Recent entries:
“My tacos arrived with a fork on the plate. I can only guess it’s there to stab potential taco thieves” (7/6)
“My tacos arrived with a fork on the plate. I can only assume it’s there to protect myself against anyone who tries to steal my tacos” (7/6)
“The Queens of the Texas High Plains” (Amarillo nickname) (6/26)
“Humidity: nature’s moisturizer” (6/8)
“Humidity is a natural moisturizer” (6/8)
More new entries...

Entry from November 29, 2007
Mexican Chocolate or Mexican Hot Chocolate (and “molinillo” or “little mill”)

Mexican chocolate (or “Mexican hot chocolate”) has been served in the Americas since before Europeans arrived. Mexican hot chocolate is a popular treat in Texas (especially San Antonio and South Texas) around Christmas and New Year’s, often served with buñuelos (pastries).
Mexican chocolate is cooked with cinnamon, milk, sugar, salt, and sometimes nutmeg and cream. The chocolate is traditionally ground with a “molinillo,” or little mill.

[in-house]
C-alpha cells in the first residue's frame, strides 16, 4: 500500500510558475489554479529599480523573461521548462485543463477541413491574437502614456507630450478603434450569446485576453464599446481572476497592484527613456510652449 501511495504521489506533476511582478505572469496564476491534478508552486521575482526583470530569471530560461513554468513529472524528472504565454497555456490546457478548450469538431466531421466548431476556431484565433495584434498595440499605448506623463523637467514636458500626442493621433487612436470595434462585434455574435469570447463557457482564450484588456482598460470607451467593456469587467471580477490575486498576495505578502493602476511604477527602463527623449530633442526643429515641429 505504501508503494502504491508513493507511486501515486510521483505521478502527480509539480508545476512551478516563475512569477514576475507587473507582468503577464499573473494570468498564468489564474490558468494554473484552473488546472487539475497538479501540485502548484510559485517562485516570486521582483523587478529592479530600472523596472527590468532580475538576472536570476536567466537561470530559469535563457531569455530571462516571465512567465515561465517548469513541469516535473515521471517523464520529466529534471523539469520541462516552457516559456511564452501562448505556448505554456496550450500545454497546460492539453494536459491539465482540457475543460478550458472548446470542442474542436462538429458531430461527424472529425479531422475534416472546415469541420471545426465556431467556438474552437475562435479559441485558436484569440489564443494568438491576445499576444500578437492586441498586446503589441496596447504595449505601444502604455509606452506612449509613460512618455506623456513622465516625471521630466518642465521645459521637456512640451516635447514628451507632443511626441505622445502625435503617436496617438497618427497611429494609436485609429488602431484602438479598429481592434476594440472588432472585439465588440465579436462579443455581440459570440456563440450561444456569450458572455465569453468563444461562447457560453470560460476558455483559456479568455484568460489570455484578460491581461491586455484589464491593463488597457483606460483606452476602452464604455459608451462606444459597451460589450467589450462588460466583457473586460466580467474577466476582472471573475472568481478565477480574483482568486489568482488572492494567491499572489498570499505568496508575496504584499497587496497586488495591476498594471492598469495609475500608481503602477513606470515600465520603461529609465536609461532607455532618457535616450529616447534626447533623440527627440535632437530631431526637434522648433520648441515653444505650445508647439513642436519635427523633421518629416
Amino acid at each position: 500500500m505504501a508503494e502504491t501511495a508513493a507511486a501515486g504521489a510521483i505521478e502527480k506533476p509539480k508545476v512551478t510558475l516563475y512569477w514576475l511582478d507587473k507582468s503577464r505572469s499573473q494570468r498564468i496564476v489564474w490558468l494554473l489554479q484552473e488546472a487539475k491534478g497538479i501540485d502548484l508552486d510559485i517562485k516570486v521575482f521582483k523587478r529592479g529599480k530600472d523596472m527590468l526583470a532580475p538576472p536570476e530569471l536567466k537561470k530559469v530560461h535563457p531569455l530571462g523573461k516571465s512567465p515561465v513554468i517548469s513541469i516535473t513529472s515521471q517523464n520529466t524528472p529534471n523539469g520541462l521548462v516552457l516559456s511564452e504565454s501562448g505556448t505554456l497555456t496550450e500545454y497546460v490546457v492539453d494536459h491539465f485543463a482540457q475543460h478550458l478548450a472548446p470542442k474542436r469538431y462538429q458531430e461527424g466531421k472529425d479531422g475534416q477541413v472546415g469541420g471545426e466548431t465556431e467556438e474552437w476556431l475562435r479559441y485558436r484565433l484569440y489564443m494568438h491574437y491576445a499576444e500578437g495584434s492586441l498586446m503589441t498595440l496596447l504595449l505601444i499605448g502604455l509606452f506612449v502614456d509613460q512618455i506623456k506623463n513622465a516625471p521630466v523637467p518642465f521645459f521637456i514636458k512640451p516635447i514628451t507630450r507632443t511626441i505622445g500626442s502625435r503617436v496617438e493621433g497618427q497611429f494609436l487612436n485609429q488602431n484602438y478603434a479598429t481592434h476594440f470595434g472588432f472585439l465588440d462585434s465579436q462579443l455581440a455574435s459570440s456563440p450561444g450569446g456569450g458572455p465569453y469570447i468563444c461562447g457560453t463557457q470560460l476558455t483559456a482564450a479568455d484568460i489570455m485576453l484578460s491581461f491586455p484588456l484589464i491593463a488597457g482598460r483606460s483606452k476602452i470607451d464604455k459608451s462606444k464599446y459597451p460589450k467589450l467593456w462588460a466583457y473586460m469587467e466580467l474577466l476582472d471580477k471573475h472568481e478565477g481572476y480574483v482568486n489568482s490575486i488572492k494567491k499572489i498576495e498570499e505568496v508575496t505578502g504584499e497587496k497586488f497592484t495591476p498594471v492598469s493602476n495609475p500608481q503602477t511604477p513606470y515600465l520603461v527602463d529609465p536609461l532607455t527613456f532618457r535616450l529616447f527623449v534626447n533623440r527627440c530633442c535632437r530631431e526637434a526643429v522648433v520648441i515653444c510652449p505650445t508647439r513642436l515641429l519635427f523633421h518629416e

Gourmet Sleuth
Mexican Chocolate
Mexican chocolate is made from dark, bitter chocolate mixed with sugar, cinnamon, and sometimes nuts.  The end result is a “grainy” less smooth product.  Chocolate is frequently purchased in “disks” although it is also available in bars and syrups.
Gourmet Sleuth
Mexican Molinillo
The molinillo [moh-lee-NEE-yoh] is the Mexican chocolate “whisk” or “stirrer”.  It is made of “turned” wood and it is used to froth warm drinks such as hot chocolate, Atole, and Champurrado.
History and Lore
This tool was actually invented by the Spaniard colonists in Mexico around the 1700’s.  Prior to the invention of the molinillo, chocolate was froth by pouring it from one cup to another.  The first molinillos were made to fit into a container with the handle extending out of the top.  The molinillo was then rotated between the users two hands placed palm-sides together.  The twisting motion frothed the chocolate.
European Adaptation
The Spanish explorers were so enamored with the flavor of chocolate that they took it back to Spain where it became the the Kings’ Official Drink in the New Spain and Europe.  Around the end of the XVIII century(1780 - 1800) , Europeans started preparing chocolate with milk and sugar to create what we know today as Hot Chocolate.  In fact the drink became so popular many of the leading European porcelain manufactures such as Limoges in France began making specialized pots and cups just to serve chocolate.